The Latest Trend in Relaxation: Airport Yoga
Harried travelers who prefer to chill out in chaturanga instead of at the bar can now breathe a deep, restorative sigh of relief at a growing number of airport yoga rooms.
"I definitely have found myself going to the bar and having a glass of wine," Ritu Riyat, a yoga instructor and life coach who has used airport yoga rooms, told The New York Times. "With yoga, I don’t need to have that glass of wine."
A growing trend
Airport yoga rooms have taken off since San Francisco International Airport launched the first one in 2012. Now at least four U.S. airports have yoga rooms. One recently opened at Heathrow in London and its operator plans another in Hong Kong, the Times reported.
"The Yoga Room gives modern travelers a space that fosters and supports quiet and reflection," says Melissan Mizell, design director at Gensler architects, which created San Francisco's first room. "Those aren't emotions that people typically encounter at the airport."
Calm amid the storm
Because though vacations may be restorative, travel itself is stressful (especially business travel). Planes run late, people run late, and on top of that, many of us have a fear of flying. Perhaps that's what makes an airport the perfect place to stop what you're doing (if you have time—perhaps time you didn't know you were going to have) to stop for a moment of peace and mindfulness.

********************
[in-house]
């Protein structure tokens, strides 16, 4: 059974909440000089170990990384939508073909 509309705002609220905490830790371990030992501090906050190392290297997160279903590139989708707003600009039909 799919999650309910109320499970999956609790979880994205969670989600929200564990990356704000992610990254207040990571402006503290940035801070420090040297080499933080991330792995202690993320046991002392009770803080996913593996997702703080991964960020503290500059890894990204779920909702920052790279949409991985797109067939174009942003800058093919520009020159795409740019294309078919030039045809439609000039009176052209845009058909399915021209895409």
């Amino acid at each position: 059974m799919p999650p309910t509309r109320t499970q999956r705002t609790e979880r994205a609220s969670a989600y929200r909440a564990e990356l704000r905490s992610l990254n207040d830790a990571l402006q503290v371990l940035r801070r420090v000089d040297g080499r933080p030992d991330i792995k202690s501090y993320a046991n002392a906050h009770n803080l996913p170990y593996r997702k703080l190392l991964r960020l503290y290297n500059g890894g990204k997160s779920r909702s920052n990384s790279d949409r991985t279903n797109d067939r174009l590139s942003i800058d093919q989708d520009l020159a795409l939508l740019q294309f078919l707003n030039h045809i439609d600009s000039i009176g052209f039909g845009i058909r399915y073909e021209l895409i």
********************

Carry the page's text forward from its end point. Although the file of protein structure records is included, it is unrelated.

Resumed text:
"Yoga's probably a lot healthier than trying to quell the stress at an airport bar," Henry Harteveldt, a travel industry analyst, told the Times.
Where to find airport yoga rooms:
Burlington, Vermont: Evolution Yoga room, second floor.
Chicago: O'Hare Yoga Room, Terminal 3.
Dallas-Fort Worth: Yoga studio, near Gate 40 between Terminals B and D.
San Francisco: Yoga Rooms, Terminals 2 and 3.
Jim Gold is a veteran journalist who splits his time between Seattle and the Bay Area.